Waving Goodbye To Toxic Hierarchy and Parent-Child Dynamics in the Workplace
Every organization need a proverbial ‘pecking order’ right? That’s how it’s always been and always will be.
Take a moment to go back and read those two sentences again. How do they sit with you? They don’t leave you feeling warm and fuzzy, do they? Seemingly being ‘less than’ someone else doesn’t inspire giving your best, doing your best or being your best.
Traditional hierarchies most often resemble that of parent-child relationships. There’s a ‘responsible adult’ issuing instructions to wide-eyed children who silently obey. When needed stern discipline gets issued; independence, innovation and curiosity stifled. People start deferring to the highest-paid person’s opinion. This kind of vertical structure just doesn’t work anymore in innovation-based organizations filled with grown-ass people — smart individuals with their own ideas, talents and voices who want to be heard. If we believe our colleagues want to add value we also need to believe they want a say in shaping what work looks like.
Progressive founders who want to scale their businesses are discovering that not only do traditional hierarchies not feel great, the structure lacks humanity and effectiveness in today’s world. If not hierarchy then what? Do we shun structure in all shapes and forms, embrace the chaos in hopes work will magically get done?
Embrace the journey and cultivate curiosity
Sustainable change seldom happens overnight. It starts with a question and insatiable curiosity. Samantha Slade, co-founder of international co-creation and co-design firm Percolab started her journey with a diverse team of social scientists and business people. Their big question? How could they explore future ways of working, and put some scaffolding around it?
Their goal was to experiment radically, to find new ways of being and working together by creating a lab — which they did in 2007. Now Percolab has expanded internationally, helping guide a global movement to change the way businesses organize.
Slade’s book Going Horizontal — Creating a Non-Hierarchical Organization, One Practice at a Time boldly makes the case that “hierarchy in organizations is obsolete”. Instead of leaving a vacuum, she suggests 7 key focus areas for progressive leaders who want to flatten their structures: Purpose, Meetings, Decision Making, Transparency, Autonomy, Learning & Development, Conflict and Relationship. While addressing each of these areas in one go may seem a little daunting, here are 3 bite-sized practices you can start with.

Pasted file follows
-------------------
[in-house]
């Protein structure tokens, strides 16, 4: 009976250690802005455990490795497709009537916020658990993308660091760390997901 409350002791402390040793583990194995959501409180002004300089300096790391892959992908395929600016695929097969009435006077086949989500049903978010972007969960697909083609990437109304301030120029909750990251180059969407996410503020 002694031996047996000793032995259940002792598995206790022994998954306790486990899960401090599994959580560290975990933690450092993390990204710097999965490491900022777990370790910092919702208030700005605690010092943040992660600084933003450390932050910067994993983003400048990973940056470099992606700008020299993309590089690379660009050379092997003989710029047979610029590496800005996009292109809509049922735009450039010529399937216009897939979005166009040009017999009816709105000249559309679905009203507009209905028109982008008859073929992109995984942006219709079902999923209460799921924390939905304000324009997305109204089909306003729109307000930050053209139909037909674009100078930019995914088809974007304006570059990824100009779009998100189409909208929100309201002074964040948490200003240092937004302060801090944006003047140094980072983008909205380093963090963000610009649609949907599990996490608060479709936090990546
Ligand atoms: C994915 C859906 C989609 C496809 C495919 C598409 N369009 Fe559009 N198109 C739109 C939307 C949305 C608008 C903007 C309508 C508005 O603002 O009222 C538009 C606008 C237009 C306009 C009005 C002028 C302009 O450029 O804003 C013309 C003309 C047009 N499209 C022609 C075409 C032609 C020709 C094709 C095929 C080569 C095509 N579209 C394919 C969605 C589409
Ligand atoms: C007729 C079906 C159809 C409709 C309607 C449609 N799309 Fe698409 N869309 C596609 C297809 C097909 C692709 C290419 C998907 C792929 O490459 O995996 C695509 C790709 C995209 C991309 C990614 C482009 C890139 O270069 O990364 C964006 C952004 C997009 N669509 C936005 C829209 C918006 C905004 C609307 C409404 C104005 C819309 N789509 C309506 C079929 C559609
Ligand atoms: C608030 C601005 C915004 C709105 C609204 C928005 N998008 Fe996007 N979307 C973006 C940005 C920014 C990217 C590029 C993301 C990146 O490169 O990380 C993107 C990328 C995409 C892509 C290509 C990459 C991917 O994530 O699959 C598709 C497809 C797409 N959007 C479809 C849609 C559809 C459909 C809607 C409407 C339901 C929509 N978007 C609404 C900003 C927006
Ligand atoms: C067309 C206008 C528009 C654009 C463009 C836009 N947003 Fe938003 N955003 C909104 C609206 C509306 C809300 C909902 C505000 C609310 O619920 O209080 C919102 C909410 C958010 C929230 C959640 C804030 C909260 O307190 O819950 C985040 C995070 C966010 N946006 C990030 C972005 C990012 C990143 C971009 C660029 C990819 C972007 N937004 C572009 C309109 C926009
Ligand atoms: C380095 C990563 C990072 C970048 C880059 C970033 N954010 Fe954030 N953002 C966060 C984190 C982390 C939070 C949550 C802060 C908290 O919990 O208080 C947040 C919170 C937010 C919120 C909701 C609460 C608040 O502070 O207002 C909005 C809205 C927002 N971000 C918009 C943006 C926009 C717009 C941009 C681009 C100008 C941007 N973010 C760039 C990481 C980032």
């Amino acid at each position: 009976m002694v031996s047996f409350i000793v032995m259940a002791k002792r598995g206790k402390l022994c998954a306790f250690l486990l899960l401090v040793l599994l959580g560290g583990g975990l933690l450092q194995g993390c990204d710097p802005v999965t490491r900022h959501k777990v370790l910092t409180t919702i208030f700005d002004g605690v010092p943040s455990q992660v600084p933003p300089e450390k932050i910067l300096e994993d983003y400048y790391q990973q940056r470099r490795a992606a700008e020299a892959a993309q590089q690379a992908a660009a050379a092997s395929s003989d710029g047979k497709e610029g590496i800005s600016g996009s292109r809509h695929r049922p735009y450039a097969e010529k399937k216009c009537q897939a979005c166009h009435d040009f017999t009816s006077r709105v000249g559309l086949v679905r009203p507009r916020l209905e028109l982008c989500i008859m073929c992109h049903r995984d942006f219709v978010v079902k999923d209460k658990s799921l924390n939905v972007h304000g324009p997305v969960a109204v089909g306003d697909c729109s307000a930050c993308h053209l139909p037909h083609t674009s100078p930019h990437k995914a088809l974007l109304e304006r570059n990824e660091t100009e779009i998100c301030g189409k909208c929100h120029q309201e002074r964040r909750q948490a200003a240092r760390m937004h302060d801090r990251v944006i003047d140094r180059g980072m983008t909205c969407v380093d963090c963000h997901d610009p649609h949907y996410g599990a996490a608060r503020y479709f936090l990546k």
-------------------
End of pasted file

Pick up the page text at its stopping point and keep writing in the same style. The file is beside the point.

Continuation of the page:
Unlearning behaviours and reconnecting with healthy habits
When we engage with friends we have equal, adult-to-adult partnerships. There is mutual respect and appreciation. If a friend constantly tells you what to do, it puts strain on the relationship. “In our personal lives we know how to show up in egalitarian ways,” says Slade. “For some reason in the work realm, we pick up hierarchical structures left over from the industrial era.”
Particularly in a post-pandemic context, where paradigms are shifting and what work should look like is up for debate, adults want to be treated like… well… adults. In a vertical/ hierarchical setup, it becomes difficult for team members to work to their full potential. Instead, people find themselves feeling trapped. Making an effort to put the parent-child dynamic behind and making collaboration a habit opens up the way for conscious humans to show up fully.
Setting the tone and creating space for people to speak and be heard by using meeting check-ins
What do meetings look like in your organization? Do you dive straight into the agenda without knowing where your team is at, how they feel or what they think? Next time, try checking in with each person and asking how they feel about the task at hand, without commenting or analyzing. “This surfaces the team’s emotions and brings rich information into the group,” says Slade. “The meeting will be more on task, more relevant and more in flow.” When your meetings become a safe space to share you’ll generate insights that may have stayed buried. Give people the opportunity to show up and engage. Your organization will be richer for it.
Engage colleagues by prioritizing collaboration and community
On average, 85% of people are disengaged from their work. There is a groundswell of freelance workers who don’t want to work in the traditional setting. College graduates won’t commit to traditional organizations. This is a systemic issue that is not going away. To make matters worse, there are not many models out there. As one of Slade’s emerging and rapidly growing clients expressed: “If we don’t go intentionally and with care, we will end up with a hierarchical modality by default.”
As humans, we yearn for community. It is in our nature. We want to be respected as equal humans. When one person acts as the boss of the community, we’re working against human nature. Waving goodbye to toxic hierarchy and building a company culture that values collaboration and community takes intention and work. It means switching off parent mode and seeing every colleague as an equal human with different skills, life experiences and gifts to offer.
I help Founder CEOs of companies between 5 & 40 people who are experiencing early stage success and ready to scale — especially those wanting to build shared responsibility and accountability within their team. Click here to get your free copy of the 5 principles and 6 leadership roles for scaling a sustainable, prosperous company.